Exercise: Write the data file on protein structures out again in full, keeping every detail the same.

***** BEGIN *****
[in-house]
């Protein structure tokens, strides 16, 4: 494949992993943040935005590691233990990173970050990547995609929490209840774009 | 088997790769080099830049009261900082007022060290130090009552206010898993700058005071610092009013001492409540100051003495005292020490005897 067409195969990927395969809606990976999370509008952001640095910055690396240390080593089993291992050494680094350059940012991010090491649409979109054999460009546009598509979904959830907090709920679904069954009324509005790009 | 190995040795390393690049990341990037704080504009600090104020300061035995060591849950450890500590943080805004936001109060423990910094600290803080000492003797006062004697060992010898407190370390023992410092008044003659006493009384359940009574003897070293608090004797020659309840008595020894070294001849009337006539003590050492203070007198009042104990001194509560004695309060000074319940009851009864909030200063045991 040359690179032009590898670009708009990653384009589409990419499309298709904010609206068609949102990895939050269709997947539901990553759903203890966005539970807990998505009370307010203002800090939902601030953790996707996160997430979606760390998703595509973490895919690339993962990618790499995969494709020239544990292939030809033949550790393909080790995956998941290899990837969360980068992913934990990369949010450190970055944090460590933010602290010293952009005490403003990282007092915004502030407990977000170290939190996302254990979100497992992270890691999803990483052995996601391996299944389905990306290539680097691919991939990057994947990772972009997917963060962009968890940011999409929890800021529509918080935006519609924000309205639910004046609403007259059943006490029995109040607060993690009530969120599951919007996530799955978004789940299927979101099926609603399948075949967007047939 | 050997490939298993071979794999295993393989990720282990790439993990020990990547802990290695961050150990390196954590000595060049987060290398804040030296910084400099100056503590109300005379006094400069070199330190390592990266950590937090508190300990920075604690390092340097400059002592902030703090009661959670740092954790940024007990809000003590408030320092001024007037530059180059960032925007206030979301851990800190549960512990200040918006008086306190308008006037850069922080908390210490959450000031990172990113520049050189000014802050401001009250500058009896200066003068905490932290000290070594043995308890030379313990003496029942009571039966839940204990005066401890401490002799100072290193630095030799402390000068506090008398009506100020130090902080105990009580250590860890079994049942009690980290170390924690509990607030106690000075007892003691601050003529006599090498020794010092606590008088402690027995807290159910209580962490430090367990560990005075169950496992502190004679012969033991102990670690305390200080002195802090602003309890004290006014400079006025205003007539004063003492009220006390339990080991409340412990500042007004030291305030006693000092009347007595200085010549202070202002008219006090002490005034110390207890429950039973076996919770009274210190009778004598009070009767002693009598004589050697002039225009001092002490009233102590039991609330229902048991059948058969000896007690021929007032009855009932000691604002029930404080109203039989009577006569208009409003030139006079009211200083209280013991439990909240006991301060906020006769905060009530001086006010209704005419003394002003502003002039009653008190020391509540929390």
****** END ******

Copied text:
[in-house]
């Protein structure tokens, strides 16, 4: 494949992993943040935005590691233990990173970050990547995609929490209840774009 | 088997790769080099830049009261900082007022060290130090009552206010898993700058005071610092009013001492409540100051003495005292020490005897 067409195969990927395969809606990976999370509008952001640095910055690396240390080593089993291992050494680094350059940012991010090491649409979109054999460009546009598509979904959830907090709920679904069954009324509005790009 | 190995040795390393690049990341990037704080504009600090104020300061035995060591849950450890500590943080805004936001109060423990910094600290803080000492003797006062004697060992010898407190370390023992410092008044003659006493009384359940009574003897070293608090004797020659309840008595020894070294001849009337006539003590050492203070007198009042104990001194509560004695309060000074319940009851009864909030200063045991 040359690179032009590898670009708009990653384009589409990419499309298709904010609206068609949102990895939050269709997947539901990553759903203890966005539970807990998505009370307010203002800090939902601030953790996707996160997430979606760390998703595509973490895919690339993962990618790499995969494709020239544990292939030809033949550790393909080790995956998941290899990837969360980068992913934990990369949010450190970055944090460590933010602290010293952009005490403003990282007092915004502030407990977000170290939190996302254990979100497992992270890691999803990483052995996601391996299944389905990306290539680097691919991939990057994947990772972009997917963060962009968890940011999409929890800021529509918080935006519609924000309205639910004046609403007259059943006490029995109040607060993690009530969120599951919007996530799955978004789940299927979101099926609603399948075949967007047939 | 050997490939298993071979794999295993393989990720282990790439993990020990990547802990290695961050150990390196954590000595060049987060290398804040030296910084400099100056503590109300005379006094400069070199330190390592990266950590937090508190300990920075604690390092340097400059002592902030703090009661959670740092954790940024007990809000003590408030320092001024007037530059180059960032925007206030979301851990800190549960512990200040918006008086306190308008006037850069922080908390210490959450000031990172990113520049050189000014802050401001009250500058009896200066003068905490932290000290070594043995308890030379313990003496029942009571039966839940204990005066401890401490002799100072290193630095030799402390000068506090008398009506100020130090902080105990009580250590860890079994049942009690980290170390924690509990607030106690000075007892003691601050003529006599090498020794010092606590008088402690027995807290159910209580962490430090367990560990005075169950496992502190004679012969033991102990670690305390200080002195802090602003309890004290006014400079006025205003007539004063003492009220006390339990080991409340412990500042007004030291305030006693000092009347007595200085010549202070202002008219006090002490005034110390207890429950039973076996919770009274210190009778004598009070009767002693009598004589050697002039225009001092002490009233102590039991609330229902048991059948058969000896007690021929007032009855009932000691604002029930404080109203039989009577006569208009409003030139006079009211200083209280013991439990909240006991301060906020006769905060009530001086006010209704005419003394002003502003002039009653008190020391509540929390």